Once you have identified the key performance indicators to track for Customer Experience, how do you benchmark yourself to best in class companies? This article shares some benchmarks you can use to prioritize your improvements.

In a recent article, we defined the right Key Performance Indicators for Customer Experience. If you have invested the time to collecting this information, your next step is comparing yourself to other companies.

 

Before we compare your Customer Experience to other companies, let’s refresh our understanding of Benchmarks vs. Benchmarking, as we described in our Customer Success Benchmarking article.

 

 

  • Benchmarks
    • A quantitative statement showing the average performance for a set of companies. While this is interesting, there is limited value in comparing yourself to your “average peers”.

       

  • Benchmarking
    • Looking at the inputs, processes, and outputs that generate great results.

       

Download our Customer Experience Benchmark Tool to determine your Customer Experience benchmarks, to evaluate 9 different metrics to determine your Customer Experience, and to leverage different metric types in 3 areas: Behavioral, Leading, and Lagging.

 

Compare your current actions to the best in class.

 

 

By understanding how they reach that level of success, you can apply those learnings to your organization, and ultimately improve your processes. This is a more impactful exercise and is one way you can leapfrog your competitors.

 

In our previous article, we separated our KPIs into Behavioral, Leading, and Lagging, which we will continue to use here:

 

Behavioral

 

  • Unforced Errors – Most B2B companies have some level of manual processes. If a manual process is 99% accurate, that aligns to industry benchmarks.   What is dangerous, however, is a series of manual processes, as these error rates are a geometric relationship.   Put quite simply, 3 processes at 99% are only 97% accurate (99% x 99% x 99%).   Your goal, therefore, to reduce errors is to minimize the number of manual processes that are dependent on one another.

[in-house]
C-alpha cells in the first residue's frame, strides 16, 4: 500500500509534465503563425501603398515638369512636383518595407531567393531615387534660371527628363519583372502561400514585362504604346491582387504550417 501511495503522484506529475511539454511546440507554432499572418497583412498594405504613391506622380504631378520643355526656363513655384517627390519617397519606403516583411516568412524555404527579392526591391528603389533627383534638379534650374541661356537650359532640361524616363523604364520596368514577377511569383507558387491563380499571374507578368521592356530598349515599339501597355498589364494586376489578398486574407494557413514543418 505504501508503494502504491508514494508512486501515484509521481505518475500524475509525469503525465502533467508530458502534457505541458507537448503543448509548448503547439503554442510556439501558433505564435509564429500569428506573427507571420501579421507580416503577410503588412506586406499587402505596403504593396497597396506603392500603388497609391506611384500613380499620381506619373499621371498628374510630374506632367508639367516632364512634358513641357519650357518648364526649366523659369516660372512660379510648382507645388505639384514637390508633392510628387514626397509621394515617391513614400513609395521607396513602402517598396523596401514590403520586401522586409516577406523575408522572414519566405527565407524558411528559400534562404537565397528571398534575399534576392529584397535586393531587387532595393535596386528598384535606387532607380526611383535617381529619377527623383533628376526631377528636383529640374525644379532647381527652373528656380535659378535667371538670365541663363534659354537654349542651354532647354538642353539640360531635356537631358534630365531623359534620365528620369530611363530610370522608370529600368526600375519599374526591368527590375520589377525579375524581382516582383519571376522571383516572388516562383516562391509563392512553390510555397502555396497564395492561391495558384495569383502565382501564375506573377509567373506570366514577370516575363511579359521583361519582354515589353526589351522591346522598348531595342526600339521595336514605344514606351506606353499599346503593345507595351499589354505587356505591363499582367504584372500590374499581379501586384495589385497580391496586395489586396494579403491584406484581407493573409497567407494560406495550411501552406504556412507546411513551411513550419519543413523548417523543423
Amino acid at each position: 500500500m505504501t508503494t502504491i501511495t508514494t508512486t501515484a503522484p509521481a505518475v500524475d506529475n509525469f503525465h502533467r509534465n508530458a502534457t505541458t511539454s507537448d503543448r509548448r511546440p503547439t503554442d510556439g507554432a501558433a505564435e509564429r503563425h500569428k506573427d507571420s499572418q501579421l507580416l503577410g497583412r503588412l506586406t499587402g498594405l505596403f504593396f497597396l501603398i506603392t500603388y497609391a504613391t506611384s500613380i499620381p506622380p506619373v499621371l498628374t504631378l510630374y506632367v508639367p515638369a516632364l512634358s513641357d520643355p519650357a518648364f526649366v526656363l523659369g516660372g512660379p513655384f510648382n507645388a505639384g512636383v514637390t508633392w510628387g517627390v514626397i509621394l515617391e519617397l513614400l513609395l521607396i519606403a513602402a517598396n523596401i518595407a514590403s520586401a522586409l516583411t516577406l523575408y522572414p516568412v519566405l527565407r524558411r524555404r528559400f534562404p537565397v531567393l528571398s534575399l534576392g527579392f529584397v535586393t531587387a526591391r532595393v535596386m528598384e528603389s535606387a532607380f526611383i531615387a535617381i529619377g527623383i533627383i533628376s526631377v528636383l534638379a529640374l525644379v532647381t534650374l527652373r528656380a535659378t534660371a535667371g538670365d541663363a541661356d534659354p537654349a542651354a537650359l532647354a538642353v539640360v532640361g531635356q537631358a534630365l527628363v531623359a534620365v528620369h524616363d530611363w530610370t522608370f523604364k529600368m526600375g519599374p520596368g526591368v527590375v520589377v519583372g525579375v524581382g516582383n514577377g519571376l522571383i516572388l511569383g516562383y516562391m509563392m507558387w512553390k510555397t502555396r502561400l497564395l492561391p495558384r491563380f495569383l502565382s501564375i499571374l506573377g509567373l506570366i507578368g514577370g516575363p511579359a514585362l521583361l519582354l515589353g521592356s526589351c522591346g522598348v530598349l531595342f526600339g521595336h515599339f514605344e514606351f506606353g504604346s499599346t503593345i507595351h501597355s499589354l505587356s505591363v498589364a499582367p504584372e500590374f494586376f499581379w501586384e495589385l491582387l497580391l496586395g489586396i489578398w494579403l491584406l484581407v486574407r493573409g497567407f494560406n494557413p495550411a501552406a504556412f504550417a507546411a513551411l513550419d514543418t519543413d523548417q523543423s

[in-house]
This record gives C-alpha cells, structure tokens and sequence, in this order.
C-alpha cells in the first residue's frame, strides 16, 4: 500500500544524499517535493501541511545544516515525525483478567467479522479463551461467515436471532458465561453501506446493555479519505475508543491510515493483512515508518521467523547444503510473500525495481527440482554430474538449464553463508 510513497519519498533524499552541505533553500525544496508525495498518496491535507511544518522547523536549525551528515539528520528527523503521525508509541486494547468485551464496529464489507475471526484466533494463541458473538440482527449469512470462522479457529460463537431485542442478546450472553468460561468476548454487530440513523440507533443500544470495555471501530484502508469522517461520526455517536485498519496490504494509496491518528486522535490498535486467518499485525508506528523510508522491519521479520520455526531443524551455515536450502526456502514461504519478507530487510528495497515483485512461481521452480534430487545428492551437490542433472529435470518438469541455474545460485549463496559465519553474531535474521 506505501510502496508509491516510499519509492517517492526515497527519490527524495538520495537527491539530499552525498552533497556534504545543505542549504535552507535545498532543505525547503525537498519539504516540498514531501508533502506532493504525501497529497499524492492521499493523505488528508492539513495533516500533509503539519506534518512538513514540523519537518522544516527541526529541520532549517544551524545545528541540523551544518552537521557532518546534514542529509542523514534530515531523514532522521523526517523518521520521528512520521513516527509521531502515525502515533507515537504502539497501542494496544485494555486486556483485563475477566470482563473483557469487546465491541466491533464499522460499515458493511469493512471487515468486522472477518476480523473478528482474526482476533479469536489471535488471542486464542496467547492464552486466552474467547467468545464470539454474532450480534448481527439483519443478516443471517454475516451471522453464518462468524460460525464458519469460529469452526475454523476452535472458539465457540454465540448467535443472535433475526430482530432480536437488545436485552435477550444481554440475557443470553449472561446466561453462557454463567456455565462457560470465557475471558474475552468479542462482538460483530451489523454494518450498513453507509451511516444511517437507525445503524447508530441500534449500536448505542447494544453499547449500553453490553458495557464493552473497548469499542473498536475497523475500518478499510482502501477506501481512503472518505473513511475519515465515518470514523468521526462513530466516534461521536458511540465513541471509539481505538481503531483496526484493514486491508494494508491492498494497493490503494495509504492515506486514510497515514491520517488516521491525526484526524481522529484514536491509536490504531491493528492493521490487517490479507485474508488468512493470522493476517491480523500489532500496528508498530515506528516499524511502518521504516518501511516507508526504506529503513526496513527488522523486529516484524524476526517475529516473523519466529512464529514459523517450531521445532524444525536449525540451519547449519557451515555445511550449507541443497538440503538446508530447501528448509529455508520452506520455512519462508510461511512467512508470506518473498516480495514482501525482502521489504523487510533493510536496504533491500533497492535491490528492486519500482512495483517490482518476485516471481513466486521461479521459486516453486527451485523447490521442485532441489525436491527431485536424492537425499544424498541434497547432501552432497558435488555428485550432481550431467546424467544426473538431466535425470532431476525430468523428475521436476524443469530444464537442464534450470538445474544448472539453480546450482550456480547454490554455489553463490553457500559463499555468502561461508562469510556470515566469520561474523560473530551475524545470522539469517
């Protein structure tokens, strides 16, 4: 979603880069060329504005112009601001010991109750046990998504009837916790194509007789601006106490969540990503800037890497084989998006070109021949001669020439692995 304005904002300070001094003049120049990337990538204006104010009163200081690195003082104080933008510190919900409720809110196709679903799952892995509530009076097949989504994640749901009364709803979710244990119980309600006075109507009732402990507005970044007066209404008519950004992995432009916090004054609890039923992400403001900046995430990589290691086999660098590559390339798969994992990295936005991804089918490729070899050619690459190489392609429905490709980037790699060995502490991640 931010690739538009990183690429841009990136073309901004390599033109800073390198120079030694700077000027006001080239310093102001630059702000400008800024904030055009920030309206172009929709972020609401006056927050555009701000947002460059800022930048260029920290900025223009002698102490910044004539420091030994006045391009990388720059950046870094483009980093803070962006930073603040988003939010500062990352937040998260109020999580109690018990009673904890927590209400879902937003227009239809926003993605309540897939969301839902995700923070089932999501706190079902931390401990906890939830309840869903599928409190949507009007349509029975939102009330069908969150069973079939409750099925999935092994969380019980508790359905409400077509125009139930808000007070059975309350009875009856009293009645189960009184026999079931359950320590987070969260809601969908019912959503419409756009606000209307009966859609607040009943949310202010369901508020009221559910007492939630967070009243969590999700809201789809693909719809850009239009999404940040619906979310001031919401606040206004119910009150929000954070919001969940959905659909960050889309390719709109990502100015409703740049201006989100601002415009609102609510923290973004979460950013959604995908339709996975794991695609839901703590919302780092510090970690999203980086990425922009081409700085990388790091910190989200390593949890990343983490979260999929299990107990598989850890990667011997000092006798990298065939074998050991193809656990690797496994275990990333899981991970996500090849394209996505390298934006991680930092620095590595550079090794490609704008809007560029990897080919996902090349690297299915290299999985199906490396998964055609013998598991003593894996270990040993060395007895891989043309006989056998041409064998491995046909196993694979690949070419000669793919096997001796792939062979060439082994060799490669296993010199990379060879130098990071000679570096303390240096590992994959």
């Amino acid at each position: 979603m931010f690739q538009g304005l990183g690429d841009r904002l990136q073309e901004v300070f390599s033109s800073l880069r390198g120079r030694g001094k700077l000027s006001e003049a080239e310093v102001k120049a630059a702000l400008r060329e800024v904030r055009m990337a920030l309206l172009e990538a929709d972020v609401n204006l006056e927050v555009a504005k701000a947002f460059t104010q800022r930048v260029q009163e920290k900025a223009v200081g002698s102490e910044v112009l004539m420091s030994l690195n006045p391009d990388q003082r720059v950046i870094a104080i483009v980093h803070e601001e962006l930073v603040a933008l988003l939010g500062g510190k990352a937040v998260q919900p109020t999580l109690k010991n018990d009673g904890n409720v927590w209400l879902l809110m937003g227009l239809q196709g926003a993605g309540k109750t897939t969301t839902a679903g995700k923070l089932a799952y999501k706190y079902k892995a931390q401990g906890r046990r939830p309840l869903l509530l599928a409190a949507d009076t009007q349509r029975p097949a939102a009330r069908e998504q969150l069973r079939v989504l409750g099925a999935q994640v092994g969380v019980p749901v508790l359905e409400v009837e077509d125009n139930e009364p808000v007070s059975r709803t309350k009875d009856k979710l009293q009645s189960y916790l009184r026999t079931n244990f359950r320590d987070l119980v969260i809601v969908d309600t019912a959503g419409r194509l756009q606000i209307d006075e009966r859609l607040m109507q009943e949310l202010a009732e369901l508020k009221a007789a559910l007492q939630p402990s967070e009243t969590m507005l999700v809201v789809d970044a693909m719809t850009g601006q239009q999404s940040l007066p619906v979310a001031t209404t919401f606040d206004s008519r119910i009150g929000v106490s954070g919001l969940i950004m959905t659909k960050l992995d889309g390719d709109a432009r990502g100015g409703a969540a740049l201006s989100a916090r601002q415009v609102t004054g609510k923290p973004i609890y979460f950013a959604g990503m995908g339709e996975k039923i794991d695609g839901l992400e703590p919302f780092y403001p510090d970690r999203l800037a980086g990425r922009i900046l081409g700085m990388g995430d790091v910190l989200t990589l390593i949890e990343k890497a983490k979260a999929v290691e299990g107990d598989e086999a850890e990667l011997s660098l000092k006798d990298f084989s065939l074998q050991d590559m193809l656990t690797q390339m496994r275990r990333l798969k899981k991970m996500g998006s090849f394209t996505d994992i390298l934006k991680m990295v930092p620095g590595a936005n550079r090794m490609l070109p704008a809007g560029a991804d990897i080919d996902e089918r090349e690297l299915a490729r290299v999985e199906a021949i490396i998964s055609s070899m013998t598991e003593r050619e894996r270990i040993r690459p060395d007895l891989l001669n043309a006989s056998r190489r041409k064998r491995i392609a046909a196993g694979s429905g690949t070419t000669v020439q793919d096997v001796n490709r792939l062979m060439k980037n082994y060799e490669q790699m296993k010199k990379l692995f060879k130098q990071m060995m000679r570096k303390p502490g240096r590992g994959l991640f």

• Social Media Mentions – All social media mentions must be reviewed. For B2B companies, same business day responses are expected, but faster is better.    There are several technology packages that can help monitor your feeds.   And while it is typically Marketing’s responsibility to monitor and respond, they should have access to a service team that can escalate any responses to minimize impact.

     

  • Marketing Qualified Leads – Marketing should contribute enough leads to cover 30% of the pipeline target. By understanding your average deal size, you can calculate how many deals you need to win to reach your pipeline target.   It is important to monitor what percentage of leads are accepted by sales, and for both parties to review these together.

     

Leading

 

  • Contact Handling – Customer expectations vary widely, even in the B2B space. For example, time sensitive industries (such as logistics) have a much higher expectation than business services software.   Make sure you understand what your customers expectations are, and what competitors are able to deliver.
    • Service Level Attainment –Once you set the target by channel (ie, 30 seconds for answering the phone, 2 hours for email response, 60 seconds for a chat response), you should be able to deliver this level 95% of the time.   You do not want to measure averages, because that is not what your customers feel.
    • First Contact ResolutionInsight Squared publishes a useful benchmark here. 90% is a goal for most B2B interactions.   However, the more complex your service, the lower this will typically be.   However, this is an important area of focus, as it positively impacts Satisfaction scores and service level attainment (via reduced second calls).   Often, reviewing your case data will identify some quick win opportunities.